Junior Sam White's "Occupy Geneseo: misplaced activism won't spark change" (The Lamron, Nov. 10) claiming to be "all for the views they hold, but [stating that] the protest itself is backward," irrelevant to Geneseo and "merely preaching to the already convinced choir" reminded me of the age-old rhetorical question: "With friends like this, who needs enemies?"
First (quite relevant for those at Geneseo), rising tuition and other costs are causing students to go deeply into debt – the United States average is more than $20,000 per student by graduation time – and graduates may become part of the 1 out of 5 of their age peers who become unemployed (i.e., even greater than the current overall U.S. unemployment rate of about 1 out of 8). According to this college's website, annual "Direct College Costs & Related Expenses" for current students who are New York State residents at Geneseo are $20,109 annually. Even adjusting for inflation, that's many times more than what I paid when I attended Geneseo and new tuition increases have been proposed. What has happened to the SUNY system reflects a nationwide – and accelerating – trend.
There was a faculty strike backed by students on Nov. 17 at California State University Dominguez Hills (near Los Angeles); a proposal I made in support of that protest (on behalf of Occupy L.A.'s Labor Solidarity Committee) was unanimously endorsed by Occupy L.A. As United Teachers Los Angeles union member Gillian Russom noted, "The CSU still has not given faculty the salary increase it promised them three years ago, and has drastically raised tuition for students, making California's "public" colleges less and less accessible. Meanwhile, top CSU executives have gotten pay increases of nearly 70 percent and whole portions of the university are being privatized." One leaflet's contents are probably self-explanatory: "By taking a stand in this one-day strike, CSU faculty at Dominguez Hills … are fighting for all of us. The County Federation of Labor is calling for unions to join the picket line in solidarity. As educators who want college to be accessible for all our students, we should be there."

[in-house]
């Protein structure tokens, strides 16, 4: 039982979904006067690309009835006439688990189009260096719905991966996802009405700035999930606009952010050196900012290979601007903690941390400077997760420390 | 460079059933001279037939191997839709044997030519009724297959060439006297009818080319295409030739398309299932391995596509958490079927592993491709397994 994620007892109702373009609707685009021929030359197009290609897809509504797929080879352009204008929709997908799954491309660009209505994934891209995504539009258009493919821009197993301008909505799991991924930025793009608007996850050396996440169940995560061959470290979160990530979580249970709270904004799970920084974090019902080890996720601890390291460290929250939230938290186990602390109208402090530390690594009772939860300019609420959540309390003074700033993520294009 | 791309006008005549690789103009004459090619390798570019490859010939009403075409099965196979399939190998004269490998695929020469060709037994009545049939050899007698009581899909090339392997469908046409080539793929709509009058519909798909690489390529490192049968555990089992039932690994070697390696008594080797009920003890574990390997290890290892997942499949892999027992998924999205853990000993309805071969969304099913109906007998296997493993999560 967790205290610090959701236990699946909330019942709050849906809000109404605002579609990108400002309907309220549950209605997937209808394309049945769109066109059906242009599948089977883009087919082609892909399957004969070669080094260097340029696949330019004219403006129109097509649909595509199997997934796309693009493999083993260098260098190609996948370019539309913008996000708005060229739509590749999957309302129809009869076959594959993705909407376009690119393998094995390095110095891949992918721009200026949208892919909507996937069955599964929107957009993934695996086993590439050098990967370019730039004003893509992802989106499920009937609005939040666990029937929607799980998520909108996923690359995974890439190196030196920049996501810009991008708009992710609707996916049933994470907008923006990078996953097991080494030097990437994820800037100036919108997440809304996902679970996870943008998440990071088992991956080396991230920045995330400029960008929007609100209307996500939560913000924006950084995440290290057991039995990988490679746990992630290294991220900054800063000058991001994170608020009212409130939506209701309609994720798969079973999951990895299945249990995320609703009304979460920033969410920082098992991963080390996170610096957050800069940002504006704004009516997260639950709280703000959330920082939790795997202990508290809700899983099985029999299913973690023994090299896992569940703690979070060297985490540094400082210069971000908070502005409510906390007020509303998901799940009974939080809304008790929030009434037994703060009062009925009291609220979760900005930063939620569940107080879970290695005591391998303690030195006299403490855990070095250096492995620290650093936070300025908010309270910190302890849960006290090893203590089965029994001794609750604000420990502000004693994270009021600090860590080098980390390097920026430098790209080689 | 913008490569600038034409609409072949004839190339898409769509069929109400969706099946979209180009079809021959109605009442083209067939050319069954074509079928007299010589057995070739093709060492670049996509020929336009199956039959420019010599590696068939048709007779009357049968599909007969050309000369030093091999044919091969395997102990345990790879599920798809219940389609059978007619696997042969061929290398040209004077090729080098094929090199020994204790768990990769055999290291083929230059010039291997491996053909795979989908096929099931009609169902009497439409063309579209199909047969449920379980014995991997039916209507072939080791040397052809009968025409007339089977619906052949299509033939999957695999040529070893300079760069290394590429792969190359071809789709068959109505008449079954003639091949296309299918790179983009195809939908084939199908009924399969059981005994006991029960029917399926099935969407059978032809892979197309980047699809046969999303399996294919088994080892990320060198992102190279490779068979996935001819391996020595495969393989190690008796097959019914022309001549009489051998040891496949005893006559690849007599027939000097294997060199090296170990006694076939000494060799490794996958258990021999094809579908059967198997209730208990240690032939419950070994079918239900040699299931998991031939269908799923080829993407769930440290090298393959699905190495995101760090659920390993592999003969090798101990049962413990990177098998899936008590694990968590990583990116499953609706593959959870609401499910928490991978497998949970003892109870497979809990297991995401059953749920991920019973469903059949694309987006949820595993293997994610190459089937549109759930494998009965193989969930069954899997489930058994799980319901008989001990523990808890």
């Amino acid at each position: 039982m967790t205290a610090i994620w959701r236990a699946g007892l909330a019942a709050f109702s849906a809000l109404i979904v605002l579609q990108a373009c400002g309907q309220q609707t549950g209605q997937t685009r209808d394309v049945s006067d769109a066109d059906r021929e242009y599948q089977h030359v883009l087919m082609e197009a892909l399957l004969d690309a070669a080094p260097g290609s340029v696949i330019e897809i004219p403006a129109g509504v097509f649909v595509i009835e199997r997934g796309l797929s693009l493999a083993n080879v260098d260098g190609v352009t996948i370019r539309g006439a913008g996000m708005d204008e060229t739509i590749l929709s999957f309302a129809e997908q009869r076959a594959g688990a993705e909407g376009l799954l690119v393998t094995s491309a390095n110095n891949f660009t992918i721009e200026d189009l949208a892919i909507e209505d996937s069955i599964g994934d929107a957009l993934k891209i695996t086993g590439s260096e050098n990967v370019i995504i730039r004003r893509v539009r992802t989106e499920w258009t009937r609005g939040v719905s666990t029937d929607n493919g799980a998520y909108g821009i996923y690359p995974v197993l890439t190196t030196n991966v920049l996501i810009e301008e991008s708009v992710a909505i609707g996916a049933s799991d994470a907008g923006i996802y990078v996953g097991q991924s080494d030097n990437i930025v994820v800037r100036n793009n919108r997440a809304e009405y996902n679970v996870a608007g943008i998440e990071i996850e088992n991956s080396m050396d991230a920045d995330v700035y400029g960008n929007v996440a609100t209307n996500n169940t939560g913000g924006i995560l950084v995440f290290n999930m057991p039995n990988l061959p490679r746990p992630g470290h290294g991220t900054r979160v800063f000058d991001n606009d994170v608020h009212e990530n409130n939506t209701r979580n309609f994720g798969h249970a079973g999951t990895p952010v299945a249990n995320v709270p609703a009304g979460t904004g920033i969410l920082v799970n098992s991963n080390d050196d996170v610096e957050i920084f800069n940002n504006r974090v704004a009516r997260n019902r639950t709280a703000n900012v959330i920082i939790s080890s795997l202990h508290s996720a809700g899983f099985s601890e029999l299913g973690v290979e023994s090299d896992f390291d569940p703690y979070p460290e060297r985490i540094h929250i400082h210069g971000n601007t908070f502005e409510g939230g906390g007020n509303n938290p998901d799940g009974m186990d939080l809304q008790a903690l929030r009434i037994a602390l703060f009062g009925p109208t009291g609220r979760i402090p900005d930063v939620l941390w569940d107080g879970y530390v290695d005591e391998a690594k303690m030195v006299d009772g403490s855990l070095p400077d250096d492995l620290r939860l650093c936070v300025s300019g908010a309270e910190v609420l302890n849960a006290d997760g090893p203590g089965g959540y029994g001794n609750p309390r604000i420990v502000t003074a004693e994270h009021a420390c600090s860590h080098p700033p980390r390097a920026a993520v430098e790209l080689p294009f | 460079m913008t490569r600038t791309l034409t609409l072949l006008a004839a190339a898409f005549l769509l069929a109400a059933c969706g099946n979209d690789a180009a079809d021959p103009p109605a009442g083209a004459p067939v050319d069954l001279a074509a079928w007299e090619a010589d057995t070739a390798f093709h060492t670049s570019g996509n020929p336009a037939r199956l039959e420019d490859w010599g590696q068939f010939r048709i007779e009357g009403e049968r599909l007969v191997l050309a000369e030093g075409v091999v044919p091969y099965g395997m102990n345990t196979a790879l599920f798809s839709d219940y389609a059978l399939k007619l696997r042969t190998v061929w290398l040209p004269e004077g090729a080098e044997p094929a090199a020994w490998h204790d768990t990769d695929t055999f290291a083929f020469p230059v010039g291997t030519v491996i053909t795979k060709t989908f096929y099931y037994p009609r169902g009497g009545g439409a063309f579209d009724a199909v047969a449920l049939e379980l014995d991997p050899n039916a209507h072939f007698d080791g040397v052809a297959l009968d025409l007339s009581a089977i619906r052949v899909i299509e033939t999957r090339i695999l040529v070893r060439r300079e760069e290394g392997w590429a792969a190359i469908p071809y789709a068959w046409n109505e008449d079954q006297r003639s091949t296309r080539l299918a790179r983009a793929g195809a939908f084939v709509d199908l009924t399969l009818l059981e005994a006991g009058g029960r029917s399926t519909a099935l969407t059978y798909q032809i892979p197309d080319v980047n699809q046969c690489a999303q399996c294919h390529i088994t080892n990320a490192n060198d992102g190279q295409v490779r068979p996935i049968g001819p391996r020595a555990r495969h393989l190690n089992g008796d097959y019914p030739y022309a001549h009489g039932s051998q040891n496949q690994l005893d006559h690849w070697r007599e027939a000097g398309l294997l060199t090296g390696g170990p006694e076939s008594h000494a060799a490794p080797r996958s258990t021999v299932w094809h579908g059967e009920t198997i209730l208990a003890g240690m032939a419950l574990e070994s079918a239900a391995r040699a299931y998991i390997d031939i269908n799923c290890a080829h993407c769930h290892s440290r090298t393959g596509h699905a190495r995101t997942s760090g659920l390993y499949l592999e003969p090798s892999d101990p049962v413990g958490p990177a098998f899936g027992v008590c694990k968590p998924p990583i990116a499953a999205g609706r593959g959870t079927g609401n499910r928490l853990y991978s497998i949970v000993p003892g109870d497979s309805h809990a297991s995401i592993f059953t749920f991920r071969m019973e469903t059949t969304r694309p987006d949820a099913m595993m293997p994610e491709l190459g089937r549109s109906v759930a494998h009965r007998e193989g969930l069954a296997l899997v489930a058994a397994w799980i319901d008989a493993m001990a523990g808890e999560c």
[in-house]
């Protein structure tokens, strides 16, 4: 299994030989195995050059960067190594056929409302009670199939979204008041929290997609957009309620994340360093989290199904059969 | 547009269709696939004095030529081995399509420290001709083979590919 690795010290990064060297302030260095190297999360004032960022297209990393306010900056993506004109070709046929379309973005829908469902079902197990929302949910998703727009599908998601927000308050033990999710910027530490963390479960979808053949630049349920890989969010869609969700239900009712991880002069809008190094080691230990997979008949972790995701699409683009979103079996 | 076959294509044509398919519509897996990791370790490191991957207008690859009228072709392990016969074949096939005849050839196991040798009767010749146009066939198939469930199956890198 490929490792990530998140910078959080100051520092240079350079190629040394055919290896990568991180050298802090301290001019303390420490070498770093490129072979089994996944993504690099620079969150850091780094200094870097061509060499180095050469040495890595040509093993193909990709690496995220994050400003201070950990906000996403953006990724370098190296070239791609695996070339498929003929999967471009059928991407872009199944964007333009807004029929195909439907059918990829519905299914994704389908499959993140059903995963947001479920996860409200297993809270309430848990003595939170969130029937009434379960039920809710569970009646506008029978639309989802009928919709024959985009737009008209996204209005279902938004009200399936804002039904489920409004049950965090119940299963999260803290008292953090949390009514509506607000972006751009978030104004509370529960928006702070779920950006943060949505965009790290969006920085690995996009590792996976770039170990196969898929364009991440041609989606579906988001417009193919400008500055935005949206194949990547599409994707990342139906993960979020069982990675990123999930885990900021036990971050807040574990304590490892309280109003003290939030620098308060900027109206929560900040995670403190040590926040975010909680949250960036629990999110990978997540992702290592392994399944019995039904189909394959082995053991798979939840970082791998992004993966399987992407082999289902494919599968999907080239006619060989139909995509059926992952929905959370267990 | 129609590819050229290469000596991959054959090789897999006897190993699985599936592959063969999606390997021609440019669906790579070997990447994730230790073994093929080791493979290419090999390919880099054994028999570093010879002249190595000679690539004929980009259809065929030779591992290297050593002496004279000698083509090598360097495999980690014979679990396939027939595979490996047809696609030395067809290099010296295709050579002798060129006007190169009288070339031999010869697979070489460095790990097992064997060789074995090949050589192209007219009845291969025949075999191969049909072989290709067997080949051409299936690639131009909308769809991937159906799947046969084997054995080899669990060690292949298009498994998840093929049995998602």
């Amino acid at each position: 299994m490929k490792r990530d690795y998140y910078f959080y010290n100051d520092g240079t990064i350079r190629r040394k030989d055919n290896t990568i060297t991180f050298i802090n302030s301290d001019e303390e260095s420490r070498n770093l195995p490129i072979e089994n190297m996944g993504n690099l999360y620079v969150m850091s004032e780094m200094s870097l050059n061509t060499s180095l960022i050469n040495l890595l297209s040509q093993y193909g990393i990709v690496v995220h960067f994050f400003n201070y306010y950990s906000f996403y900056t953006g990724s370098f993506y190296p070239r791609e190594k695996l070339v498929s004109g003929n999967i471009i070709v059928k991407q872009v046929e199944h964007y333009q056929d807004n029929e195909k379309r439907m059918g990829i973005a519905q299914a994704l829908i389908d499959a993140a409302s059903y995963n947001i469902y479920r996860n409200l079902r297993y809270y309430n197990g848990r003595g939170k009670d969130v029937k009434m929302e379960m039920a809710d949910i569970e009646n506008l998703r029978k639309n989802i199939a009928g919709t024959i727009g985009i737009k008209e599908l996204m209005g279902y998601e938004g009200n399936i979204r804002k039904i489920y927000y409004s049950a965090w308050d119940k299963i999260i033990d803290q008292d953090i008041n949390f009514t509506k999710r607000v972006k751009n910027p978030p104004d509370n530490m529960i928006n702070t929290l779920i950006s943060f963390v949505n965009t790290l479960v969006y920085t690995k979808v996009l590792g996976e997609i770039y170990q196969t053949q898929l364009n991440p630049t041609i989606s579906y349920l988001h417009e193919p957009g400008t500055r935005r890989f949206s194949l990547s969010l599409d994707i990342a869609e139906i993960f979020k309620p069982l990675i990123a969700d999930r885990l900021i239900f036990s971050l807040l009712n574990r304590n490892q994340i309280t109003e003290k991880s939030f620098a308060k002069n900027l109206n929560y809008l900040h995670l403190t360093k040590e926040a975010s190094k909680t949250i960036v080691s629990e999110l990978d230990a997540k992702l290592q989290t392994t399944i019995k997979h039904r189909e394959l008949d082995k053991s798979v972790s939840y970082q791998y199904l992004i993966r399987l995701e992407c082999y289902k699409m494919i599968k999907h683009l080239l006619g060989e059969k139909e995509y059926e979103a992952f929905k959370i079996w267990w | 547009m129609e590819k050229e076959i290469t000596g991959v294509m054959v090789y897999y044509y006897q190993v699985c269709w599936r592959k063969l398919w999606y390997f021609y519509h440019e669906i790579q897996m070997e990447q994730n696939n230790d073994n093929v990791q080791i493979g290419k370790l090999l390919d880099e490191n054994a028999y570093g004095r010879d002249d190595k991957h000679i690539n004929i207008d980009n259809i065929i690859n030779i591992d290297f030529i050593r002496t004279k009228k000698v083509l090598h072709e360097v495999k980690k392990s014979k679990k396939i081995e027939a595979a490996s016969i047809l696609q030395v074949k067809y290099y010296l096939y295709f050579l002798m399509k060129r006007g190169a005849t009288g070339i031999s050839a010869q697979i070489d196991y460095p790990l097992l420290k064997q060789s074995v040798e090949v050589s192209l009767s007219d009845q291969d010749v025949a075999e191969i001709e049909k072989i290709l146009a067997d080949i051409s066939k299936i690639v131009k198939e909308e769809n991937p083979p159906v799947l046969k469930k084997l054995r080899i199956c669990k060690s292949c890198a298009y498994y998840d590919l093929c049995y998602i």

During the Vietnam War, two poles of advice were offered about how to force a change in U.S. policy: The first idea matched White's that, "It is up to politicians to come up with the solutions and respond to the issue at hand." The historical victory of forcing U.S. government withdrawal from Vietnam – a war with many of the same U.S. government goals and lies as the current conflict of Afghanistan, etc. – was won as a result of ignoring such advice and following an opposite strategy, namely organizing public actions, teach-ins and protest activities. More than 400 chapters of the Student Mobilization Committee (including the Geneseo chapter of which I served as a chairperson) helped mobilize people for protest activities and mass demonstrations at local campuses, cities and towns, plus (most importantly) Washington, D.C. (including an antiwar march there of more than a 500,000 people).
Apparently, some people refuse to learn the lessons of history. On the other hand, growing numbers will be joining the protests and gatherings initiated by the various "Occupy" sites or by students, unionists and others.
-Barry Schier, Class of 1973
Editor's Note: According to the U.S. Bureau of Labor Statistics, the unemployment rate for 20-24 year olds with a Bachelor's degree was 7.7 percent in 2011.